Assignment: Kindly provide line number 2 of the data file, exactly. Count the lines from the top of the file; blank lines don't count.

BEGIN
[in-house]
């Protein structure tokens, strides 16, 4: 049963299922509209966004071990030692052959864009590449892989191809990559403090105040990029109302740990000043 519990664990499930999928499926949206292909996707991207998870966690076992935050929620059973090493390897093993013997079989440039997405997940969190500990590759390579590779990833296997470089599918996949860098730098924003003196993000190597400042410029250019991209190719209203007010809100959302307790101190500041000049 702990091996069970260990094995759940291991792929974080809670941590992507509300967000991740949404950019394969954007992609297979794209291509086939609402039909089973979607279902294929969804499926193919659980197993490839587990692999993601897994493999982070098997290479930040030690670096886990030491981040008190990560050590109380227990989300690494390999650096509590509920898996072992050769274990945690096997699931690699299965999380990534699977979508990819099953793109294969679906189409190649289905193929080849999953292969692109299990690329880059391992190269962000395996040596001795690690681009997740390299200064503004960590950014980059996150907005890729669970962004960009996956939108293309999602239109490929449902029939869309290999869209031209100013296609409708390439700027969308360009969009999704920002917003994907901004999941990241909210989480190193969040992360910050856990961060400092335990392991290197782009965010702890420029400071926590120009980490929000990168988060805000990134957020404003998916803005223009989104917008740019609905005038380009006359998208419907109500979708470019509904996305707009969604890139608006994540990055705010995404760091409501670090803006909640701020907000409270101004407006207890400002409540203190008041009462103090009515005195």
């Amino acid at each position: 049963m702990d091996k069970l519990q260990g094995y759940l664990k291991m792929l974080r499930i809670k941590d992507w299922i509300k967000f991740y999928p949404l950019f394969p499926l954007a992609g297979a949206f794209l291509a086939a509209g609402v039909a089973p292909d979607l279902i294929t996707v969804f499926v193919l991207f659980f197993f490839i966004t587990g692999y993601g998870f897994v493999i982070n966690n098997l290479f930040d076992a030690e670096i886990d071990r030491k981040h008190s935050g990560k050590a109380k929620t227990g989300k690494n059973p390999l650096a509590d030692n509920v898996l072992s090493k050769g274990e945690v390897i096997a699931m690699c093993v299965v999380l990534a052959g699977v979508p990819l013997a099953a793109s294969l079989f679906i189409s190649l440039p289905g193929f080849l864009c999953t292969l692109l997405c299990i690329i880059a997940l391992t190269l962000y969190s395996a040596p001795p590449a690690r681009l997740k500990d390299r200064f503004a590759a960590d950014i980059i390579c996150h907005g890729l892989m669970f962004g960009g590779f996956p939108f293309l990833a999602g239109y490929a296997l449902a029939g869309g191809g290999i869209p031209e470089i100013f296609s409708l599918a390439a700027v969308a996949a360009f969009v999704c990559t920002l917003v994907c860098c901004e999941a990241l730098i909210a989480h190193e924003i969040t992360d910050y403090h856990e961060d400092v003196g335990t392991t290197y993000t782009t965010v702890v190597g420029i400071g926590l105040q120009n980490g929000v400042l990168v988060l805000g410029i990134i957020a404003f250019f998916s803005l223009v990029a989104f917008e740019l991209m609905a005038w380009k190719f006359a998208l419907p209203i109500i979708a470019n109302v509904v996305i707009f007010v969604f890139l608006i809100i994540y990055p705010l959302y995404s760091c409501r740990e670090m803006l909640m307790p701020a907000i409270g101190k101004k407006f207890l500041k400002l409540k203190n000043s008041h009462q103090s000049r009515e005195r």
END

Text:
């Protein structure tokens, strides 16, 4: 049963299922509209966004071990030692052959864009590449892989191809990559403090105040990029109302740990000043 519990664990499930999928499926949206292909996707991207998870966690076992935050929620059973090493390897093993013997079989440039997405997940969190500990590759390579590779990833296997470089599918996949860098730098924003003196993000190597400042410029250019991209190719209203007010809100959302307790101190500041000049 702990091996069970260990094995759940291991792929974080809670941590992507509300967000991740949404950019394969954007992609297979794209291509086939609402039909089973979607279902294929969804499926193919659980197993490839587990692999993601897994493999982070098997290479930040030690670096886990030491981040008190990560050590109380227990989300690494390999650096509590509920898996072992050769274990945690096997699931690699299965999380990534699977979508990819099953793109294969679906189409190649289905193929080849999953292969692109299990690329880059391992190269962000395996040596001795690690681009997740390299200064503004960590950014980059996150907005890729669970962004960009996956939108293309999602239109490929449902029939869309290999869209031209100013296609409708390439700027969308360009969009999704920002917003994907901004999941990241909210989480190193969040992360910050856990961060400092335990392991290197782009965010702890420029400071926590120009980490929000990168988060805000990134957020404003998916803005223009989104917008740019609905005038380009006359998208419907109500979708470019509904996305707009969604890139608006994540990055705010995404760091409501670090803006909640701020907000409270101004407006207890400002409540203190008041009462103090009515005195």